Have fun entering your passwords manually!

To sign into your Google Account on the Poke5, you have to enter your password. This might not be a big deal if your password consists of your pet’s name and the year you graduated high school, but if you have a secure password – say, a bunch of characters randomly generated by a password app – it’s a huge pain.

At first I thought, I’ll just type it out on one of the notes apps and copy/paste. That way if I mess up or there’s an error, I don’t have to go through the process again. But get this: The Poke5 doesn’t come loaded with a basic notes app.

And there aren’t any in the native App Store, except Notion. But guess what you need to do to write notes in Notion? That’s right, enter your password. (It’s probably not a good idea to write your password plain-text on an app that syncs to the cloud, anyway.)

One could temporarily change their Google password to something friendlier on the fingers, but I just typed my password very carefully, and fortunately got it right the first time.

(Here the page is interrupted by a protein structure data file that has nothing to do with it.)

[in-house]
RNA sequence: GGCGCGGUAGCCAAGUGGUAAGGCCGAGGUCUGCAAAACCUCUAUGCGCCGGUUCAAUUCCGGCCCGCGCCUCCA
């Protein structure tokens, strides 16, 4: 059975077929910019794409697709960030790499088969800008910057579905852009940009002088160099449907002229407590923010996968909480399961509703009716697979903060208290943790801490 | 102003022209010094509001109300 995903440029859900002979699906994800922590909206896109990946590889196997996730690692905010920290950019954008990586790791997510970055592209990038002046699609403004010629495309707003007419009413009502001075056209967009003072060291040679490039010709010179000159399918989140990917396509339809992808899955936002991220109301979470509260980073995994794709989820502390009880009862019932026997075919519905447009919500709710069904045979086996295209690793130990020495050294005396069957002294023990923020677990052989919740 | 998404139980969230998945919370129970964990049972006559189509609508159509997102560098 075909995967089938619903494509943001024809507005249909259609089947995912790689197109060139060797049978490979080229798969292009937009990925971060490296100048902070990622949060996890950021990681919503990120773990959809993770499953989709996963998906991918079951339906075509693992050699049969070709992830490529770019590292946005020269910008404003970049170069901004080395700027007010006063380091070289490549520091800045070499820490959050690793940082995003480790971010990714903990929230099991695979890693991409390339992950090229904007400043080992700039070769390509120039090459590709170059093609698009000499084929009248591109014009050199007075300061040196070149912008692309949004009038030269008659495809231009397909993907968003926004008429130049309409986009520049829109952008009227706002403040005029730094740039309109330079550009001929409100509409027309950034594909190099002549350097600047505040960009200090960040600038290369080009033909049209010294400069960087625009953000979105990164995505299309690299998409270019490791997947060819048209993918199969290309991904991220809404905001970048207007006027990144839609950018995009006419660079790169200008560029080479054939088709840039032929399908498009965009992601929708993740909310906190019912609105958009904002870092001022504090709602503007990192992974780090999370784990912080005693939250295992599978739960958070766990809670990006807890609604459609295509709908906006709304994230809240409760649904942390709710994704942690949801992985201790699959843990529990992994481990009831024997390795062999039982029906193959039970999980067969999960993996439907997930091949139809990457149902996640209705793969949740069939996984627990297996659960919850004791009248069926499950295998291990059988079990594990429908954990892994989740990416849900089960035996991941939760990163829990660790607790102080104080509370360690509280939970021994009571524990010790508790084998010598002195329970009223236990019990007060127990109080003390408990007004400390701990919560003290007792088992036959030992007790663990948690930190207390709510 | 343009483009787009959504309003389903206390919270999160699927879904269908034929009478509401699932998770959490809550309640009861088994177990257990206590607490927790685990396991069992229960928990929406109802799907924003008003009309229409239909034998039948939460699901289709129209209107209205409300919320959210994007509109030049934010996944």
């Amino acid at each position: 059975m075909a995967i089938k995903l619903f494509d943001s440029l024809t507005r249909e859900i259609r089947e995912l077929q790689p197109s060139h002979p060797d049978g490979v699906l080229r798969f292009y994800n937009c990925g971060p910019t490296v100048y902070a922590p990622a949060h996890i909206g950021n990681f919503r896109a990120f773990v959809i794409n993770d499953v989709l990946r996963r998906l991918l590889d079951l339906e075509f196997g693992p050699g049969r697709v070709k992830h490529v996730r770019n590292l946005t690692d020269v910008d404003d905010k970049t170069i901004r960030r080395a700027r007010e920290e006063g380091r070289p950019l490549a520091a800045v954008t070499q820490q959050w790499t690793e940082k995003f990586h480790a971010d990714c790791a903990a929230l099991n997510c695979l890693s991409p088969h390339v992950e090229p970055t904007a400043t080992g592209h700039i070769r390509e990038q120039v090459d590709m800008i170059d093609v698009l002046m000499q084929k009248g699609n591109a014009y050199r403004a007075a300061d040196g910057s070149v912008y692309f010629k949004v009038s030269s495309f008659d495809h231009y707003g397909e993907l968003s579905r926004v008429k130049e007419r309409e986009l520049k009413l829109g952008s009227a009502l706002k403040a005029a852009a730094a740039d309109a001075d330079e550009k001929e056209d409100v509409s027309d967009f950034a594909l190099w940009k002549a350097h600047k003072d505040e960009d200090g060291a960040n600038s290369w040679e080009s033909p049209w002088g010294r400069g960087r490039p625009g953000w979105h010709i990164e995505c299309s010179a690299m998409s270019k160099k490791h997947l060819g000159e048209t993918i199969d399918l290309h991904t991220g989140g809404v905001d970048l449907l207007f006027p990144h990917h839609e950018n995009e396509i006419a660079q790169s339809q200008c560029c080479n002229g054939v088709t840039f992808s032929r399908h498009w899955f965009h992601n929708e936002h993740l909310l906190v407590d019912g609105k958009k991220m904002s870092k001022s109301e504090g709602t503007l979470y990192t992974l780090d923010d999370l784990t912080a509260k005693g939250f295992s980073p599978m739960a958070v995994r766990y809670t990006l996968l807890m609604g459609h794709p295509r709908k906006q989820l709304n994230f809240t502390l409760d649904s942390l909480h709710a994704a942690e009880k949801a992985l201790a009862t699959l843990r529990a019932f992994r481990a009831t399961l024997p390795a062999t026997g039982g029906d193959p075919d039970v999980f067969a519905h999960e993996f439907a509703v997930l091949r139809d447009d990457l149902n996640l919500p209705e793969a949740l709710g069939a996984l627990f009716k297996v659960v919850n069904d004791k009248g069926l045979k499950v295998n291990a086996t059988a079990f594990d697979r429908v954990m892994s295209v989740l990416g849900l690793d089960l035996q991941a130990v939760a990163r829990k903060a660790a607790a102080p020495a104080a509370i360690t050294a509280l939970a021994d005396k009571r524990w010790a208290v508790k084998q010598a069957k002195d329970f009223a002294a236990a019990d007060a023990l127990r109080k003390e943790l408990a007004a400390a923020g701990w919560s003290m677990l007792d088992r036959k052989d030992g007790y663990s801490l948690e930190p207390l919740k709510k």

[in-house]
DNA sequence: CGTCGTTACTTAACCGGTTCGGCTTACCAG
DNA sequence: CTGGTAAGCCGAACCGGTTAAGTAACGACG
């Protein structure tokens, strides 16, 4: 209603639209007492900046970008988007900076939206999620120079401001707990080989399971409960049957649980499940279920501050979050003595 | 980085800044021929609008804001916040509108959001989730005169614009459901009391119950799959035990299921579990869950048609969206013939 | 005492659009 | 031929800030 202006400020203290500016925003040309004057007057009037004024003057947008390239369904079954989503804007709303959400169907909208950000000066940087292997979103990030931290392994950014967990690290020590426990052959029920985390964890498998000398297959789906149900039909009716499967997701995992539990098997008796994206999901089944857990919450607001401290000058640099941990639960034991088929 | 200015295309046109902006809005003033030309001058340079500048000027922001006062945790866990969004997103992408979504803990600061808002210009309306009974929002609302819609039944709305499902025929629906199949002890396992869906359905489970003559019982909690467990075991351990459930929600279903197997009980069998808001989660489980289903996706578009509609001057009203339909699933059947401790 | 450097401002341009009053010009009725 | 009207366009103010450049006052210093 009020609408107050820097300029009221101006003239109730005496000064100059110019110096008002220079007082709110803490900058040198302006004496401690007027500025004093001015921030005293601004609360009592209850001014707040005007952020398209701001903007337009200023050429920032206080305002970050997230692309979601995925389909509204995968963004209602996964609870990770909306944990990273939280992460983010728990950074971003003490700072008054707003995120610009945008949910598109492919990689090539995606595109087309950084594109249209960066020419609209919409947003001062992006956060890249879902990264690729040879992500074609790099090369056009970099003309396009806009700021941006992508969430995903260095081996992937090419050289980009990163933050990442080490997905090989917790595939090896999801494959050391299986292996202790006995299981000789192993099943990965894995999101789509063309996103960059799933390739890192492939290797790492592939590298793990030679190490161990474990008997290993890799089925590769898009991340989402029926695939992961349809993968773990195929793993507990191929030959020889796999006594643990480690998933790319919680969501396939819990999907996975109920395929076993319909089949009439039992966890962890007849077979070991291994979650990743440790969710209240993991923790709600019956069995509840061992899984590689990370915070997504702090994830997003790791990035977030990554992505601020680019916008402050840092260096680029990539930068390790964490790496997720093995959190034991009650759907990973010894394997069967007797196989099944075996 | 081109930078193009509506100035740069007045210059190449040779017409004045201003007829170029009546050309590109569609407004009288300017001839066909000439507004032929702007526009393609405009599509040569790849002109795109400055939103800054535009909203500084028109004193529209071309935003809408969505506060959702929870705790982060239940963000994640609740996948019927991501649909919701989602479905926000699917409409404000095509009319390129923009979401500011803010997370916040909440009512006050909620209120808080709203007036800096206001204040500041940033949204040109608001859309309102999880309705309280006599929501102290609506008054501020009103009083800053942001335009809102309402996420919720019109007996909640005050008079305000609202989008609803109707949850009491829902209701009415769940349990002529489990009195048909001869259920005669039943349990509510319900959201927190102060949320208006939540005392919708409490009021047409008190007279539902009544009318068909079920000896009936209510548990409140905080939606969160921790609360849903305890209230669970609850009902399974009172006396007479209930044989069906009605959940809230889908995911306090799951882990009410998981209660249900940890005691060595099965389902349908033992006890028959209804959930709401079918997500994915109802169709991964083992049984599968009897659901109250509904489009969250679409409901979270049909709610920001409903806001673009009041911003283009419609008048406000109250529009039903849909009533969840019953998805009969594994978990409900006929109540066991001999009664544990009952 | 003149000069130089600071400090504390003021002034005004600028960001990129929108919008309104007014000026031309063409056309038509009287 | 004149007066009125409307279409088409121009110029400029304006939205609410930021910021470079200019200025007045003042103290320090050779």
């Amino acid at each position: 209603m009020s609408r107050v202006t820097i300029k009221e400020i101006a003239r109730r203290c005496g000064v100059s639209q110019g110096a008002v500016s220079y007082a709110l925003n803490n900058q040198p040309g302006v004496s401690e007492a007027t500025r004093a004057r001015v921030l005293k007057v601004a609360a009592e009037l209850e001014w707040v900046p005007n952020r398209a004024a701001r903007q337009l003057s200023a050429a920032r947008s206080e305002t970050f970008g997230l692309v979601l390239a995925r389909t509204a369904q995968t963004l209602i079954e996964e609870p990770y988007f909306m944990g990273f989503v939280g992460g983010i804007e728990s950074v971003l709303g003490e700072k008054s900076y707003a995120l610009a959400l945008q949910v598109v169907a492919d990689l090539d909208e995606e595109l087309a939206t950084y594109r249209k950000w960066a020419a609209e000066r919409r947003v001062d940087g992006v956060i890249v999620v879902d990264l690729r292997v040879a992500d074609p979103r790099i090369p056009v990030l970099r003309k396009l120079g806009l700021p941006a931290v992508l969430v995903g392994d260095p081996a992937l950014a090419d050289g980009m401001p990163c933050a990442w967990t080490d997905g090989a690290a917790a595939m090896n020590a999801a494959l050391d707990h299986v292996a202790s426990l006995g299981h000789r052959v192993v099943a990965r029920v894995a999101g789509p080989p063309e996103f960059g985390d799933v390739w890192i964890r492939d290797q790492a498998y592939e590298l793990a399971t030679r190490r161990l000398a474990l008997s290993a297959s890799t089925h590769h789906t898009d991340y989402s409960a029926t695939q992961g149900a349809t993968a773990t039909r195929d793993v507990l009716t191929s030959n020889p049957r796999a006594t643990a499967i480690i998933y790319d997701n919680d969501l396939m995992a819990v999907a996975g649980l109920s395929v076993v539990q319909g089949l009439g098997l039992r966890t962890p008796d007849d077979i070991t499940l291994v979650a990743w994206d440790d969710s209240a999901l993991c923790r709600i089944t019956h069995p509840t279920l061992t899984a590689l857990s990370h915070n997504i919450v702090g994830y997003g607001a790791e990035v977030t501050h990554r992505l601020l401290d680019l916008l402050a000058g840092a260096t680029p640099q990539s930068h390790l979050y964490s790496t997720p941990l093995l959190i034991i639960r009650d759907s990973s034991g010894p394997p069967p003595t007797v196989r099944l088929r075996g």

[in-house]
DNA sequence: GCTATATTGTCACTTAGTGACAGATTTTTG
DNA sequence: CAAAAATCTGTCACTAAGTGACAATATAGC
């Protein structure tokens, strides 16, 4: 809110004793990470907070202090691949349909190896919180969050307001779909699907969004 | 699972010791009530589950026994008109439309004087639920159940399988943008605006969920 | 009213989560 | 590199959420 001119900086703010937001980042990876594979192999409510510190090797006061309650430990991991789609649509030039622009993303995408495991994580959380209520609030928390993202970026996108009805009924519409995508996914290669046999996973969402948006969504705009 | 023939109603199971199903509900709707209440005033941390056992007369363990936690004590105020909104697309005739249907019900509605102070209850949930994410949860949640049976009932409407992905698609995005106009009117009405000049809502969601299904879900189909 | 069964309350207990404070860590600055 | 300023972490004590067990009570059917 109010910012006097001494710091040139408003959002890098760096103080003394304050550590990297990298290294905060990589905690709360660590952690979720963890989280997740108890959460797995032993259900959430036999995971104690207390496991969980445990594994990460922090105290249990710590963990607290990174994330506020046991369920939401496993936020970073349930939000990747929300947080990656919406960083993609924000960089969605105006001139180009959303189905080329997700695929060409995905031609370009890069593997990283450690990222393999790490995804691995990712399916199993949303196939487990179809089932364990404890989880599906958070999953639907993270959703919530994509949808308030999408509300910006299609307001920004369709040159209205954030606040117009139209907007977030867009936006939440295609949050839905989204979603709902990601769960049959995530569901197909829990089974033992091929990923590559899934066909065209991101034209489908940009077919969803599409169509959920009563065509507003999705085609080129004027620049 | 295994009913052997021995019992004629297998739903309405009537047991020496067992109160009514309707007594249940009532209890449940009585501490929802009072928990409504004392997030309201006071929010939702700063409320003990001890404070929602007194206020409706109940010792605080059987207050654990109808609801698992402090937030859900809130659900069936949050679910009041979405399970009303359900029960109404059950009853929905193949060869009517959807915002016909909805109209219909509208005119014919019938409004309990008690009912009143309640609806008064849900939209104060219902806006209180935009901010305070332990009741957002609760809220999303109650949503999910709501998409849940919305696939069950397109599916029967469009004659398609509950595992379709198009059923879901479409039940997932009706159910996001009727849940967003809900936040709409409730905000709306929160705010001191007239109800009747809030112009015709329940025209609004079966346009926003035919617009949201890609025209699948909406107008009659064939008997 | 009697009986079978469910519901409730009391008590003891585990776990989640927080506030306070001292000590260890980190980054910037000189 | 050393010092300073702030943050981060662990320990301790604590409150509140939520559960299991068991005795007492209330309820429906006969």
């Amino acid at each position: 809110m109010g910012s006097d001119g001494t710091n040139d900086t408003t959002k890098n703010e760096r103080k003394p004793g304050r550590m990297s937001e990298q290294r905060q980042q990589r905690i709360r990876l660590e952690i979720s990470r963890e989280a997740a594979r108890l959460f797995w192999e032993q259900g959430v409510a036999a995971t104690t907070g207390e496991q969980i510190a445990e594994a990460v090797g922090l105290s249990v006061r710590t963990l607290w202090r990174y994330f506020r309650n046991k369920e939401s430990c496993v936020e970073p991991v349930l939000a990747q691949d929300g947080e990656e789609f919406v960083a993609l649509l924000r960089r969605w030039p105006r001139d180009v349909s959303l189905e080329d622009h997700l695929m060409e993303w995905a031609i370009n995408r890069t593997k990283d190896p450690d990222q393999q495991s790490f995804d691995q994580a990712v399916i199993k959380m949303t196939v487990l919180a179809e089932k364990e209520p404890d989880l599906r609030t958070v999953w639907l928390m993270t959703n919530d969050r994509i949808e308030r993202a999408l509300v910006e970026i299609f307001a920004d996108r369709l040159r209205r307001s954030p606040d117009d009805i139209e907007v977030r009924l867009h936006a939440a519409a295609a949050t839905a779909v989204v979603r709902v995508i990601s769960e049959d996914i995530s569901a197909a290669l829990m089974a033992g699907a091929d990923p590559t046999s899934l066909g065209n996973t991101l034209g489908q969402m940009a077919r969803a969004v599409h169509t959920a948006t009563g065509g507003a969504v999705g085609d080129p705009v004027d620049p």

Wait for your device to register

Once you’ve done this, you need to wait for your device to register, which could take as little as a few minutes, or as long as 24 hours. Just keep trying to open the Google Play app until it works.

Then, you have to enter your password to sign into the Google Play store. Yes, again.

Download Readwise Reader

Once you’ve gained access to the Google Play store, you can download any Android app you want. For signing into other accounts, there is 1Password – but it requires one of the new synced accounts, and won’t sync with Dropbox like on older versions. There are also basic notes apps.

But of course we want Readwise Reader, so search for it and install it. You might have registered your Readwise account through Amazon, Apple, or direct through your email, but whatever the case, you’ll have to sign in, which means you’ll once again have to enter a password.

But once that’s done, you have all you need to load ebooks onto your Readwise Reader app, read them on an e-ink screen, and sync the highlights to Readwise.